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Innovation Culture Bulletin: Gamification at work

Work & Lifestyle

Gamifying work can have substantial benefits for employee morale, creativity and innovation, but how do we efficiently and effectively introduce gaming mechanisms to the office?

An unlikely example of successful workplace gamification comes from the UK’s biggest public service department, The Department for Work and Pensions (DWP). Named Idea Street, the initiative encouraged proposals of new ideas from any employee within its hundreds of thousands strong workforce. To participate, employees submit ideas, which are turned into virtual stocks in a department-wide market. Other employees can then “invest” in ideas they think will become successful, expressing their wish to collaborate on them, and the DWP will “buy” the best options, or the ones with the most value on the market.

The scheme transformed the age-old suggestions box by gamifying it and updating it for today’s digitized workplace. Within the first 18 months, 4,500 workers participated, and 63 out of 1400 ideas generated were implemented. There are some fundamental factors that made this, and other examples of workplace gamification successful.

First, there is an innate human desire for play, and that is the reason why game mechanisms are effective tools for education and training. As Gabe Zichermann explained at his TEDx talk, challenge achievement — an essential building block for any good game — produces dopamine, so the more workers go through the “challenge/dopamine” cycle, the more they want to do it.

Second, games are social. Collaboration and team work enables employees to come together, using their different strengths, and achieve something more than what they could accomplish on their own. It is often said that innovation comes from tiny steps of progress, from generations and teams of individuals, rather than one lone genius.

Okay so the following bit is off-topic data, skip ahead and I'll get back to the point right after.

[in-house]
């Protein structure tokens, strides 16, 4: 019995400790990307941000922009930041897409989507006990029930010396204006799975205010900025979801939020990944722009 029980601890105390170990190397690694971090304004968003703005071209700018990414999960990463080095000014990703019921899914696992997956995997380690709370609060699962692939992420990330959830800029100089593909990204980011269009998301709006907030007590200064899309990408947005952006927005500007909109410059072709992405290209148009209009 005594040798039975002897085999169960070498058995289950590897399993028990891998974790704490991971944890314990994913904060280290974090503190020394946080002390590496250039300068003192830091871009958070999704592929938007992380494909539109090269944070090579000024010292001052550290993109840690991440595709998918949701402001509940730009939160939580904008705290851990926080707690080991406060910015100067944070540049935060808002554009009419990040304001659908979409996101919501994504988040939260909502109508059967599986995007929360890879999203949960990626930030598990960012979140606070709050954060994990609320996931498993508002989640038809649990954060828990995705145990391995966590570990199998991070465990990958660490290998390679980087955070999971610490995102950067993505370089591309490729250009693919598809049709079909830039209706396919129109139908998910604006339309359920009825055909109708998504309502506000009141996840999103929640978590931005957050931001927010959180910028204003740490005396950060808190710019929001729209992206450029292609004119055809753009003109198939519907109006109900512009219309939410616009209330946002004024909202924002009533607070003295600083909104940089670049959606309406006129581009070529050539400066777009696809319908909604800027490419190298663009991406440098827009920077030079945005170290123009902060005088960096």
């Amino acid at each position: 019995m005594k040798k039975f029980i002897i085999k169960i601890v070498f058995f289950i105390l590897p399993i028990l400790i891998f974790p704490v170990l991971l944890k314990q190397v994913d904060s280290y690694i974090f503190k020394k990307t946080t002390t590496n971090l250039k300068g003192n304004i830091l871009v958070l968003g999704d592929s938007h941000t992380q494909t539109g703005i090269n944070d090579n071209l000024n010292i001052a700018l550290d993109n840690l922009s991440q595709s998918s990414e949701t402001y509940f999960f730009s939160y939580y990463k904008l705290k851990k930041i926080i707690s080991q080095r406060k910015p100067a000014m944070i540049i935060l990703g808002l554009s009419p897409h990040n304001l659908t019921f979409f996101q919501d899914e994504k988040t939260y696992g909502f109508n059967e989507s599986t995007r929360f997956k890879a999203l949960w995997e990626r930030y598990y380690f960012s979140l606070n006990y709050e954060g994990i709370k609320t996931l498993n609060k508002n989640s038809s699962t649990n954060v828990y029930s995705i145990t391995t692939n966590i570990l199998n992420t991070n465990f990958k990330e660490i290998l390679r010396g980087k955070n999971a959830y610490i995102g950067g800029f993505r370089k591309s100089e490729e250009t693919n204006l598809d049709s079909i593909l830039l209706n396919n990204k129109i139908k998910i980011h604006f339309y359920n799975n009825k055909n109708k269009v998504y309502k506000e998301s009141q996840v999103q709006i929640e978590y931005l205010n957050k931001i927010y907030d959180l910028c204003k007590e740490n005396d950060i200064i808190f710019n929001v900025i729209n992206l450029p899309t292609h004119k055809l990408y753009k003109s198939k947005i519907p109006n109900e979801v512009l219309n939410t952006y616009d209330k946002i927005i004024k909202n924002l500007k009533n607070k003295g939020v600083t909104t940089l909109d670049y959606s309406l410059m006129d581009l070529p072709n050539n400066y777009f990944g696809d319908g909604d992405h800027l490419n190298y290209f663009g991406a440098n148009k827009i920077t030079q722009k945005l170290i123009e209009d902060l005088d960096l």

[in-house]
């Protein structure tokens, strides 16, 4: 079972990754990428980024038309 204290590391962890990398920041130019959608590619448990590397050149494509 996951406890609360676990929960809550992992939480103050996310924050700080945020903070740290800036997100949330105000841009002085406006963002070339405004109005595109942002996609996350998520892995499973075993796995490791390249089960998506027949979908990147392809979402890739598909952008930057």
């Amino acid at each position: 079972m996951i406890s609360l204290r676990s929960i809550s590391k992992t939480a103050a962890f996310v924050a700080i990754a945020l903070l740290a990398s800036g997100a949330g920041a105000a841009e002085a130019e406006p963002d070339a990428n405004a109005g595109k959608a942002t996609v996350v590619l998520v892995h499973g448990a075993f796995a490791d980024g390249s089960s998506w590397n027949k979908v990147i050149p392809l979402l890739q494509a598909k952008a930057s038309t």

It is difficult to get gamification right — some managers will no doubt be concerned with the distracting nature of games, and too much competitiveness can have a negative effect on employee morale. That’s why our Innovation Culture Bulletin Five this month offers tips to make gamification work best in your office.

1. Breaking down complex tasks into achievable goals. In games, each time a player completes a challenge, they level up and get closer to the finish line. Similarly, managers can break down bigger projects into actionable tasks, and reward employees at the end of each challenge. 3D design company Autodesk overcame a common problem faced by their users with this model. The complexity of their program was hindering customers from purchasing the product, so they introduced a game that has players completing individual 3D modeling maneuvers one by one.

2. Fail fast and practice perseverance. When Mario drives over a banana and his cart gets overturned, players start again with just a few seconds of race time lost. In the same way, an easy failure ethos in the office is crucial, because learning from mistakes is one of the most important factors for progress. What’s more, armed with the knowledge that failing is accepted — or better, encouraged — employees will feel more comfortable taking risks and trying out new ideas. Encouraging patience and perseverance will also motivate employees to try again and again and not give up on the problem.

3. Elevating repetitive work. Springwise-featured EvaluAgent and Jodone are two great examples of gamification elevating work of repetitive nature. The former makes call center work into a points-based game, while the latter has workers sorting recycling with a robotic arm. Could an office-wide initiative reward the employee who answers the most emails each day?

4. Setting limits. Most of the best games have rules and constraints, and being creative around those set rules is what makes it fun. Our Innovation Culture Bulletin on limitations explains how things like working in another language can help you with creative thinking.

5. Harness the crowd. We wrote about Cancer Research UK’s game, which harnesses the power of the crowd by getting players to assist scientists in a game with cancer data embedded in fun challenges. Use games to tap into the new ideas that may be lost in big corporations like the DWP; introduce a portal or platform to encourage easy sharing of innovative ideas.

As always, we’re sharing office-friendly sounds with you via Spotify. Don’t hesitate to get in touch to share any successful gamfication initiatives from your company.